What to use

We all glance in the mirror for reassurance that we look OK, so have to understand that if cancer drugs “age” your skin, particularly on your face, this is going to need a lot – A LOT – of work on your part to make things better.  No-one else is going to do this;  you are on your own.

Even after La Roche Posay clinic sorted out my skin problems, I found out that almost every time my drugs were changed, and new ones introduced, my skin would react.  I became used to this, and would immediately slap on extra lashings of skin balm – which soon cleared up the latest outbreak.  I did try and find out what the NHS could do to help;  not a lot, as I discovered.

Buy your own

So it’s left to us to sort out the problems.  Britain is one of the few countries that hasn’t officially invested in clinically-trialled skincare for cancer patients (clinical trials, backing from Govt. health agency, etc).  The USA has iS Clinical, France La Roche Posay, then there is Dr. Bragi (Iceland), Living Nature (New Zealand), Sensai (Japan) etc.  Here in Britain Jennifer Young has bravely set out to go it alone and provide tailored products that do wonders for our compromised skin.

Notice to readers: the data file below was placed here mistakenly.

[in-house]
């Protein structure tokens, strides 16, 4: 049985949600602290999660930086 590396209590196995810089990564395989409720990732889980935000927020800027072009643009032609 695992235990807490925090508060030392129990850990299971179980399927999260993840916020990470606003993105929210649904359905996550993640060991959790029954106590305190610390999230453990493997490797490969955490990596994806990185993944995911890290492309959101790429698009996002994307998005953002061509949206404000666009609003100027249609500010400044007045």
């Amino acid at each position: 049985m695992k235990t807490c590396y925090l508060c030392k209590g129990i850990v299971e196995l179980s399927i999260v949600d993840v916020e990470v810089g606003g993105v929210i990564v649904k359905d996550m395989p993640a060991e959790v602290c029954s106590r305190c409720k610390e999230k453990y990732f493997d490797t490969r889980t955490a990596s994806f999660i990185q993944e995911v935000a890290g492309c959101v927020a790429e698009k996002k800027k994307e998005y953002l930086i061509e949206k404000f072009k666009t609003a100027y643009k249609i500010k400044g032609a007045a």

I’ve tried all these companies’ products, and then some.  During Lockdown I decided to take them all out, shake them up and have a look at new. innovative things their companies were doing.  I also found out that there were some companies, who hadn’t applied to carry out clinical trials (principally because of the enormous cost) but who were producing products that were excellent on my compromised skin.  And believe me, if it worked on me – with my 14 different ‘co-morbidities – it has to work for others with the same problems!

So now, with Lockdown eased, I feel it is time to try what is new, and isee f it might work for us.  I still have flare-ups, especially when any of my drugs are changed, and gather this might go on for some years more.  American research, which, along with Jonathan Van Tam (NHS Deputy Chief Medical Officer)  I pay attention to, says that long-term side effects on our skin from cancer drugs might last for decades, so it’s with us for a long time.  As my oncologist said, I am still around, and hopefully will be for some time.